Crafting the Cocktail: David Burnette’s ‘The Good Christian’

If you’ve ever sat at a restaurant’s bar for longer than 30 minutes, you know that it’s more than a hub for local gossip, it’s also a creative platform in its own right.

Have you ever wondered what it’s like on the other side of the bar? In this piece we take a step behind the bar and chat with local bartenders and mixologists about one of their favorite drinks of the moment.

First up – South on Main’s David Burnette and his creation – The Good Christian.


The cocktail contains Purkhart Pear Williams, fresh local honey, lemon juice, and a touch of Herbsaint. The name – The Good Christian – comes from ‘bon Chretien’ in French, the common name for Bartlett pears which make up the brandy that anchors this crisp, drink.

Burnette thanks his friend and locally known Lee Edwards, an icon in the Little Rock beverage industry, for turning him onto the distributing company known as Haus Allpenz. Through them, he found the pear brandy and knew it needed to be in a cocktail.

He says, “This particular product is one of the best things I’ve tasted in a long time. I do consider myself pretty knowledgeable when it comes to spirits, but this thing, as soon as I tasted it, I was like, man, this is what moonshine should be. … This is real, these are real pears that were pressed and distilled by somebody that cared – cared enough to get their fruit, and get their fruit freshly.”

And even though Burnette is a fan of heavier, obtuse, “bartender style cocktails” himself, he knew the pear brandy offered him the opportunity to create a simple, approachable cocktail.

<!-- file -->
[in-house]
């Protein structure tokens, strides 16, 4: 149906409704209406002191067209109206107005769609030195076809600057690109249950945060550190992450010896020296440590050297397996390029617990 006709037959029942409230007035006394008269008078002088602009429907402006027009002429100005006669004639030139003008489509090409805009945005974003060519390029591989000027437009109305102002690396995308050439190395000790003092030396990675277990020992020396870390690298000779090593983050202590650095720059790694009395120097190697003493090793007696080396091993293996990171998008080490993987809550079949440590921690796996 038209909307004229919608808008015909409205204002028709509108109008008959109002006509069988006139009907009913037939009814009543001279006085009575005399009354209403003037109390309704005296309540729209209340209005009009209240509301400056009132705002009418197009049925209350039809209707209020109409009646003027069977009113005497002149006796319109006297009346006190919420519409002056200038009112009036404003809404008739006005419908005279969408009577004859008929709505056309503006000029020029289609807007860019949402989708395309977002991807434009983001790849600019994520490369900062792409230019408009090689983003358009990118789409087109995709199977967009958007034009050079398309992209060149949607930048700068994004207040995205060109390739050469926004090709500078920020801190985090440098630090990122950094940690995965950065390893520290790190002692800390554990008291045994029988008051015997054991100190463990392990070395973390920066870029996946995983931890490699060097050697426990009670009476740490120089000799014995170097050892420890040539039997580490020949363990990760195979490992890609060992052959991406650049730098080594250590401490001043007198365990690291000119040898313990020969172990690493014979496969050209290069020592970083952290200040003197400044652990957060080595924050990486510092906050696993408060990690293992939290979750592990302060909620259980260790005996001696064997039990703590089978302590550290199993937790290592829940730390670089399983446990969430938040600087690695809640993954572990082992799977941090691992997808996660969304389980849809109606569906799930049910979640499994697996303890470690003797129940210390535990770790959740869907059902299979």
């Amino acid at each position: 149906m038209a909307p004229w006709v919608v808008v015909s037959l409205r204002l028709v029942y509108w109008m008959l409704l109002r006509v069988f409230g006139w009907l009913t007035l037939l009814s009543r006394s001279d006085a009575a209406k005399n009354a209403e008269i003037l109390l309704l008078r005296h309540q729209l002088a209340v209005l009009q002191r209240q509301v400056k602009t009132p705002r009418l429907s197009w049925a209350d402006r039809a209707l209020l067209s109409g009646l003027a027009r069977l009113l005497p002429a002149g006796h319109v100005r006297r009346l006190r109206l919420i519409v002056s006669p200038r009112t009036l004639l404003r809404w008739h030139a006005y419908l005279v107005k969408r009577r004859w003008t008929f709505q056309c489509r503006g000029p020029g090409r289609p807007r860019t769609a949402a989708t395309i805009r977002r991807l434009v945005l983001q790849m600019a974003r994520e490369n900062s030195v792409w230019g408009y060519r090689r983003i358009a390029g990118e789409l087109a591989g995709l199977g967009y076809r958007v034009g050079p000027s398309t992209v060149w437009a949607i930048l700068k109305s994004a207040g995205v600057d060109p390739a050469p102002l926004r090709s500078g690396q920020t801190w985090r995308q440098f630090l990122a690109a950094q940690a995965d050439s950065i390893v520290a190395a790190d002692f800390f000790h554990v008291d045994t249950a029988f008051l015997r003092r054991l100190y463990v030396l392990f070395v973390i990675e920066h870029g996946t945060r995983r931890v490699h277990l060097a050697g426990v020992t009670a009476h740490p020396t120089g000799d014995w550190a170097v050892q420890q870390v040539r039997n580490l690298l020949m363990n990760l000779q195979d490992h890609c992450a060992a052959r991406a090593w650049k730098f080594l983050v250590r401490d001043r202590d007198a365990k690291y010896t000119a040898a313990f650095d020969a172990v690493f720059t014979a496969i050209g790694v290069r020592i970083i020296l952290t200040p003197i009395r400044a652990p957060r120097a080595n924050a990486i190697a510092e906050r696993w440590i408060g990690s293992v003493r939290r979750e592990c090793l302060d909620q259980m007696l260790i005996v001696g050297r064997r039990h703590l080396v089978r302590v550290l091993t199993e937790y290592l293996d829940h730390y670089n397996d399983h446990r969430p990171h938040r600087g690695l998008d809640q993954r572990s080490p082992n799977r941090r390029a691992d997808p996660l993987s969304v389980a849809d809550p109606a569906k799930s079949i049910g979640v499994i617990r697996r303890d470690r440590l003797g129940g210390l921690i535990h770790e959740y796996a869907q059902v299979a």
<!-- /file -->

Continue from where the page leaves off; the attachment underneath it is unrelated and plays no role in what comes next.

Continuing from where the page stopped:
And, boy, did he. One sip is like biting into a fresh pear. What’s more, it’s like experiencing standing in a garden on a sweet, spring morning and watching the sunrise, all through your taste buds.

I’m not exaggerating. Try it for yourself.

When putting the cocktail together, Burnette says he was focused on keeping the pear taste pure. He explains, “I wanted to present it well, but I didn’t want to overpower it, I didn’t want to change it.”

Thus, he landed on high quality ingredients with the use of the local honey and fresh lemon juice. Also, the anise from the Herbsaint curbs the overall taste and, as Burnette says, “reminds you that it’s not a fake, fruity drink.”

In a world where the liquor store is full of an overwhelming amount of fake flavors, it’s refreshing to have a cocktail that is exactly the opposite – full of natural flavor.

Burnette says, “Every once and a while you have to remember what a cocktail is supposed to be – simple, easy. … Anyone can enjoy it. I could sell this to any female, any male, any demographic.”

The concoction isn’t on the menu just yet, but Burnette can make you one if you just ask. He’s pretty stoked for people to try it, which says a lot, as he’s been in the business for a long time.

He says, “I do think that every once and a while you just hit a homerun by looking at things at organically, comfortably, and how things are supposed to go flavor-wise. And to me, this is one of those things. This will make my greatest hits albums in my opinion.”


Crafting the Cocktail: David Burnette’s ‘The Good Christian’